Mr. Carr entered as Exhibit A-3 the zoning map for the area with the site highlighted.
Referring to the zoning map, Mr. Stampfl said that the surrounding properties along Sycamore Street are zoned TC. The applicant wishes to compliment the properties along Sycamore Street. Mr. Stampfl noted that the applicant has visited sites in the surrounding areas of Newtown Township and Borough, as well as in other historic communities along the eastern seaboard. He would like to incorporate the architectural features of these historic communities in developing this site.
Mr. Carr entered as Exhibit A-4 a conceptual layout for the project, consisting of six buildings, and as Exhibit A-5, a “by right” plan for one retail building and parking lot.
Mr. Stampfl noted that the buildings depicted in A-4 are closer to the street, are pedestrian friendly and have a “village” appearance. The plan shown in Exhibit A-5 places one large building farther from Sycamore Street, surrounded by parking. It loses the charm of the Exhibit A-4 plan.
Mr. Carr entered as exhibit A-6 a single sheet of photographs of architectural features such as windows, lampposts and walkways, and Exhibit A-7, an artist’s rendering of the Sycamore Street elevations of the proposed project.
Mr. Stampfl reviewed the various features on Exhibits A-6 and A-7, noting that the design has evolved after meetings with the Board of Supervisors and the Planning Commission. The plan is more costly than either the “by right” plan or a single building. The separated buildings each have a different façade, and the building closest to Silo Drive will have an open patio. In response to questions from the Board, Mr. Stampfl said that there would not be entrances to buildings on Durham Road. Those buildings would be accessed from the parking lot only. Those buildings facing Sycamore Street would have two fronts, with the parking lot facades similar to the Sycamore Street facades. There would be two entrances to these buildings.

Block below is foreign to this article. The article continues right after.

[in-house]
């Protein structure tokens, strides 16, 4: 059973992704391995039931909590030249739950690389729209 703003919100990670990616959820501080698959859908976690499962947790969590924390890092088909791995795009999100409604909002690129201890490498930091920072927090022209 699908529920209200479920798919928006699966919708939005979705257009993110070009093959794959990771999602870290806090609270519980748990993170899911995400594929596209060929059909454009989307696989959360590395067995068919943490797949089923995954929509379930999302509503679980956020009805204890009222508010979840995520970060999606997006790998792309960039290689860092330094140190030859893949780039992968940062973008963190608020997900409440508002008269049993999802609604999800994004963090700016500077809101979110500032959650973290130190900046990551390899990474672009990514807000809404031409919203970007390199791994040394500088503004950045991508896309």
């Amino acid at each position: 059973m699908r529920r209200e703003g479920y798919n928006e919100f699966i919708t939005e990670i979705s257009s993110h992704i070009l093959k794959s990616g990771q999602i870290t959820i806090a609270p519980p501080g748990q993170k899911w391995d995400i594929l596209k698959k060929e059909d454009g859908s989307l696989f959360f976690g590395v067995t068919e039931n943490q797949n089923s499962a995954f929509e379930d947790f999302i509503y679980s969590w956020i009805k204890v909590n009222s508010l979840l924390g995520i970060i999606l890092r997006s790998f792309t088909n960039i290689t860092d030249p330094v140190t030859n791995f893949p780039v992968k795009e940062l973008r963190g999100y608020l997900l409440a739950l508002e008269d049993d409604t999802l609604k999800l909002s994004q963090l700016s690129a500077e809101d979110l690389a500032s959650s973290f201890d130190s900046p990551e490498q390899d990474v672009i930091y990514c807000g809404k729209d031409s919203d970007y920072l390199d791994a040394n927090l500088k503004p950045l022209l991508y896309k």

Daniel Chieco was sworn in.
Mr. Carr entered as Exhibit A-8, Mr. Chieco’s curriculum vitae.
Mr. Chieco said that he was a licensed senior landscape architect with Pickering Corts and Summerson. He was accepted as an expert witness.
Mr. Chieco said that he helped to prepare Exhibits A-4, A-5 and A-6. Exhibit A-5, the “by right” plan was prepared to conform to the existing Ordinance for the PC district. It has 53% impervious surface. The current use has 60% impervious surface.
Mr. Chieco briefly compared the PC and TC zoning districts, noting that the site had been granted a parking variance to allow 5.5 parking stalls per 1000 square feet. The proposed site would provide 4.5 parking spaces per 1000 square feet, which has been deemed adequate by Institute for Transportation Engineers Journal (ITE) a standard traffic manual use by planners. The plan would also require that 43 parking spaces be 9 feet by 18 feet. Full size spaces would be located closer to the buildings. Two loading zones are planned for the development, which is permitted in the TC district. The PC district requires one loading berth per building. A variance is needed for dwelling units in the PC district, but is permitted in the TC district. Because the site borders on the TC district, a project is being proposed that more closely resembles a TC development.
Mr. Chieco said that a buffer variance is being requested, although the project would be buffered from the residential properties. The residents of Cliveden Estates have expressed a preference for buffering on the property belonging to Cliveden Estates, across Durham Road from the development.
Mr. Carr entered as Exhibit A-10, a landscape plan showing proposed buffering of the Cliveden Estates common ground. This plan would increase the evergreens along Durham Road to provide buffering all year. These planting would be 14 to 20 feet and would provide immediate impact. A variance is being requested to reduce the buffering along Ice Cream Alley, and for elimination of curbs, to help with stormwater management.